In September 2007, the BC Ministry of Education signed into law the Anaphylaxis Protection Order, which requires all BC school districts to have anaphylaxis policies and procedures. These school policies for managing anaphylaxis must be developed in accordance with the Anaphylactic and Child Safety Framework (September 2007). Reference: www2.gov.bc.ca/gov/content/education-training/administration/kindergarten-to-grade-12/school-health/anaphylaxis.
In 2009, Bill 232 (The Public Schools Amendment Act – Anaphylaxis Policies) was passed to legally formalize a school board’s obligation to develop an anaphylaxis policy. The Bill also gives the Minister of Education and Training the discretionary authority to make regulations in this area. Reference: https://web2.gov.mb.ca/bills/39-2/b232e.php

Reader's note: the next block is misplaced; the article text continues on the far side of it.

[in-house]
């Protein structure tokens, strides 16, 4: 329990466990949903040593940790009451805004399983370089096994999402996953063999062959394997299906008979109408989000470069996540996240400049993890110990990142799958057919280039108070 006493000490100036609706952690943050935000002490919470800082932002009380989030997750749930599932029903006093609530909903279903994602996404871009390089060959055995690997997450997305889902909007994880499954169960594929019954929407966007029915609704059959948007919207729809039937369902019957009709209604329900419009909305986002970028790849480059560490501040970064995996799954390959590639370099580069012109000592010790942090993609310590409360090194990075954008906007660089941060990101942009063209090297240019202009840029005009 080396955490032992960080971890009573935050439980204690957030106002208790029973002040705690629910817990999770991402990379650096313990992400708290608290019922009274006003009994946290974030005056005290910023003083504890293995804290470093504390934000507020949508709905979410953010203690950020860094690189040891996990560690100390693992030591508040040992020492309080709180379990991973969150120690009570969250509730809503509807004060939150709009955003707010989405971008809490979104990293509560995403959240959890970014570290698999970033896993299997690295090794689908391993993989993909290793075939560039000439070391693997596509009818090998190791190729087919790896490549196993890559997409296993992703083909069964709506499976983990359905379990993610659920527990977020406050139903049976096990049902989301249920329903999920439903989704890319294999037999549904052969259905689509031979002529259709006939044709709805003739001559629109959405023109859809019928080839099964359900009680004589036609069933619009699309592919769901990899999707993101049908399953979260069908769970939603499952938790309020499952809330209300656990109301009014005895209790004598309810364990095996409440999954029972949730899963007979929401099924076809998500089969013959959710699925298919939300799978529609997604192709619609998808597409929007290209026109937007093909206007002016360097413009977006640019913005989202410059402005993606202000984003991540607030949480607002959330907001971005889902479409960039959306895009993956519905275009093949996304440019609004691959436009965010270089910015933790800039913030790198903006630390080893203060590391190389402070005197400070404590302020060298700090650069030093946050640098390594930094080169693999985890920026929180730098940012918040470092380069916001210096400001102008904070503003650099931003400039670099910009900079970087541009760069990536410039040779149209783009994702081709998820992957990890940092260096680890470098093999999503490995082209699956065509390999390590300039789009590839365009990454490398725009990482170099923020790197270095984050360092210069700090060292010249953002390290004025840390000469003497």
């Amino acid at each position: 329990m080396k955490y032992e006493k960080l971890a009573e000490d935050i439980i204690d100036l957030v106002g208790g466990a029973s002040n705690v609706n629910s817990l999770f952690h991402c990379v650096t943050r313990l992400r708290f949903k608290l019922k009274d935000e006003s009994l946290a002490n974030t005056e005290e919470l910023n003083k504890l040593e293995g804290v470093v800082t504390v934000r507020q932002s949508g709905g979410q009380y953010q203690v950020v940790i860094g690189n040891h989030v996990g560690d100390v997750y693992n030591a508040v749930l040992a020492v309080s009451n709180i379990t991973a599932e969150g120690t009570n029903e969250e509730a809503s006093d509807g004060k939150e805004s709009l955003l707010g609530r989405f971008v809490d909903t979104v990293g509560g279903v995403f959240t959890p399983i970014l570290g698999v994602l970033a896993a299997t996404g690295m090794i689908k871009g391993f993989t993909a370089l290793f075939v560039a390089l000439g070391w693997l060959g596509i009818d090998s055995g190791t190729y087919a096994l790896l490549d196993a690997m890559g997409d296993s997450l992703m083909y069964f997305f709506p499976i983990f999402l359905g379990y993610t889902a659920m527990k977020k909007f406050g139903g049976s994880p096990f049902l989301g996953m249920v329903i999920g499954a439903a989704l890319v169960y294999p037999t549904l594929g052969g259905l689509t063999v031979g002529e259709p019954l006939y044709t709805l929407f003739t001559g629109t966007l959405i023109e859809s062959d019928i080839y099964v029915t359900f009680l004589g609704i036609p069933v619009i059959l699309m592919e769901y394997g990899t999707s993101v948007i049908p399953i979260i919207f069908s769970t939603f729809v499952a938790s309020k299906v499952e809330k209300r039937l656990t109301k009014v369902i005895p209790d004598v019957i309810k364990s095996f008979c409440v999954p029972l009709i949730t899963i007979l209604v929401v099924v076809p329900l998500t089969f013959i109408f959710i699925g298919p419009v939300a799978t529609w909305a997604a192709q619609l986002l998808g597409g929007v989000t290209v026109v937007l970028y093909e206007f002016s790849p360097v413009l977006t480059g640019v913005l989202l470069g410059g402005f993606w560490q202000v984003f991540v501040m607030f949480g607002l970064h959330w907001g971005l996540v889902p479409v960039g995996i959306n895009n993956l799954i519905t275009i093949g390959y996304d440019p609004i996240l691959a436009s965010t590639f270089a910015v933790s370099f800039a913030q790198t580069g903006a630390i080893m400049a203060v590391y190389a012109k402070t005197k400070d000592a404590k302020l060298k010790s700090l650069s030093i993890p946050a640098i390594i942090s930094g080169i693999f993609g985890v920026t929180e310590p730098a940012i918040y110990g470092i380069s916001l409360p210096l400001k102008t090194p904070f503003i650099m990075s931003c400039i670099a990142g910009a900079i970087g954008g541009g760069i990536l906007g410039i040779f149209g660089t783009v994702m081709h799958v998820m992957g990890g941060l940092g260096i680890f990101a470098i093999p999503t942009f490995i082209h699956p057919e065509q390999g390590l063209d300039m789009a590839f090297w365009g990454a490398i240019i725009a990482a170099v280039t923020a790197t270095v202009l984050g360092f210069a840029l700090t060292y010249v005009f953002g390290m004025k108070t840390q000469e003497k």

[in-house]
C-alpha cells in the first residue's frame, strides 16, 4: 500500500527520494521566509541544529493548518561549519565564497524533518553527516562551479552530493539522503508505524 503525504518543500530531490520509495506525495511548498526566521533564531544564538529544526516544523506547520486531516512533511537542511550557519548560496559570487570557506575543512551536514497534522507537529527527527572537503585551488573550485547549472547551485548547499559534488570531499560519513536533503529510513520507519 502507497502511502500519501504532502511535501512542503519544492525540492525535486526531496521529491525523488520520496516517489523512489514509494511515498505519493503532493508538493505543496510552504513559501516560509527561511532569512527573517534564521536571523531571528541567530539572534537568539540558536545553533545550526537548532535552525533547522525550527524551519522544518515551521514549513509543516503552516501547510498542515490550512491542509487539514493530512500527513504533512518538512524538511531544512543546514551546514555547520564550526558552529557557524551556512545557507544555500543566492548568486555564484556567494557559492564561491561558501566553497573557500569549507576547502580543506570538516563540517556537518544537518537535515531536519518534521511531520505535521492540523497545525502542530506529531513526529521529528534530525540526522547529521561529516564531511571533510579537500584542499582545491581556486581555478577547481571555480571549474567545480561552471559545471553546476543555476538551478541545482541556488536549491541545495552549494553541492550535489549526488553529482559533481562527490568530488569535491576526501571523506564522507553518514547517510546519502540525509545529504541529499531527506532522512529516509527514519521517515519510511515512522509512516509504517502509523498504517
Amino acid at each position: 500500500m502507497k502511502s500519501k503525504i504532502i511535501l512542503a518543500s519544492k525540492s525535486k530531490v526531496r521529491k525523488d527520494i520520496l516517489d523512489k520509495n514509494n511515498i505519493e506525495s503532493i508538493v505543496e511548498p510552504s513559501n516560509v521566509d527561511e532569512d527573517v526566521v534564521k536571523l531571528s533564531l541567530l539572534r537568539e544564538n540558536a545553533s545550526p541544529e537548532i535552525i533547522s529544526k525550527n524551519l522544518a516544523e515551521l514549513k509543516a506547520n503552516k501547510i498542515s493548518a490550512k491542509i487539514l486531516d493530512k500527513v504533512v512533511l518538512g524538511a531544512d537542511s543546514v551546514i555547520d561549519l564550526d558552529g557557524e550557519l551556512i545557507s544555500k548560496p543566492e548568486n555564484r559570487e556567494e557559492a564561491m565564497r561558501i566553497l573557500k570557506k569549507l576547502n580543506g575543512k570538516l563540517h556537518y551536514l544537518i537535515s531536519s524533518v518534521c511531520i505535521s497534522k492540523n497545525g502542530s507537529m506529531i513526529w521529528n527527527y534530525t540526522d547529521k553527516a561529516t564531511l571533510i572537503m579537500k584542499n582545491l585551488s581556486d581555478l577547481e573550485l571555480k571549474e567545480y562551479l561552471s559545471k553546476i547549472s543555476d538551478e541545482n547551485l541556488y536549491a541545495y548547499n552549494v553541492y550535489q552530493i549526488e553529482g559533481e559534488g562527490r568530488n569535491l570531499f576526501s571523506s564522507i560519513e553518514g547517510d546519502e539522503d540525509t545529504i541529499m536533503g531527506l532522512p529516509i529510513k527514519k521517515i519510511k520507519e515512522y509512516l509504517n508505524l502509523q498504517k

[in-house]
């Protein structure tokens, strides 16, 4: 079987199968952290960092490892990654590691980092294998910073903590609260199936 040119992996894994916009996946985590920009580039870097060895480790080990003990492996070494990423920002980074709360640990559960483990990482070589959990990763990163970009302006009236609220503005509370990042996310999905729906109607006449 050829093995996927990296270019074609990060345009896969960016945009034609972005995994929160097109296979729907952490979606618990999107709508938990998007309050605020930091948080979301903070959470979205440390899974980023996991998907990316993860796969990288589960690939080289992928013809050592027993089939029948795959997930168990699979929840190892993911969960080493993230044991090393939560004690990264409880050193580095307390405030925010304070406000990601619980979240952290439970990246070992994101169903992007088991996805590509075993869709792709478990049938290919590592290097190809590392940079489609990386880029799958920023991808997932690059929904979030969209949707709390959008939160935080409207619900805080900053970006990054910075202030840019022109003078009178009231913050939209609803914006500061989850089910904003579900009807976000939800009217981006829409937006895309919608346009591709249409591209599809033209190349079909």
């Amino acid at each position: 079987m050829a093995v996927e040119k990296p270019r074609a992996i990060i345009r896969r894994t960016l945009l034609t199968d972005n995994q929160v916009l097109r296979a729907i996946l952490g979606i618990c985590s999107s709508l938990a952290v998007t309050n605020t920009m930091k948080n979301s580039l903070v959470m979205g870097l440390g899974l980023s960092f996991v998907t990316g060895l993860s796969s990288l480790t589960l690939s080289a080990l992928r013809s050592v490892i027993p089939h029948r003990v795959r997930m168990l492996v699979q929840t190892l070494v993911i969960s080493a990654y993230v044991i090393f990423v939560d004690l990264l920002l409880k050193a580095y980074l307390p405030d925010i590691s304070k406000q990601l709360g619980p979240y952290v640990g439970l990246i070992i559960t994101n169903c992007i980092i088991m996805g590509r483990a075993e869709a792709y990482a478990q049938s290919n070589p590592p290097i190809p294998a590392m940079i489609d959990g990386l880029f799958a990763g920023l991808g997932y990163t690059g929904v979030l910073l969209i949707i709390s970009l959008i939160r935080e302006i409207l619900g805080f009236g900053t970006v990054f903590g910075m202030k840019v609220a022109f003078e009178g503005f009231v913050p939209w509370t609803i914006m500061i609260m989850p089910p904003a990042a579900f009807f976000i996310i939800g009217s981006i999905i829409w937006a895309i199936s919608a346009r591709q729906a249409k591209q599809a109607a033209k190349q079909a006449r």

Child Care Facilities
In 2010, Manitoba passed the Child Care Safety Charter – the first legislation of its kind in Canada – which mandates safety plans and codes of conduct in child care facilities. Reference: https://web2.gov.mb.ca/bills/39-2/b232e.php
The New Brunswick Department of Education and Early Childhood Development’s Policy 704, a Health Support Services Policy, has a specific section for allergies and anaphylaxis: Section 6.6.1. A copy of the policy can be downloaded from the Government of New Brunswick. Reference: www.gnb.ca
Newfoundland and Labrador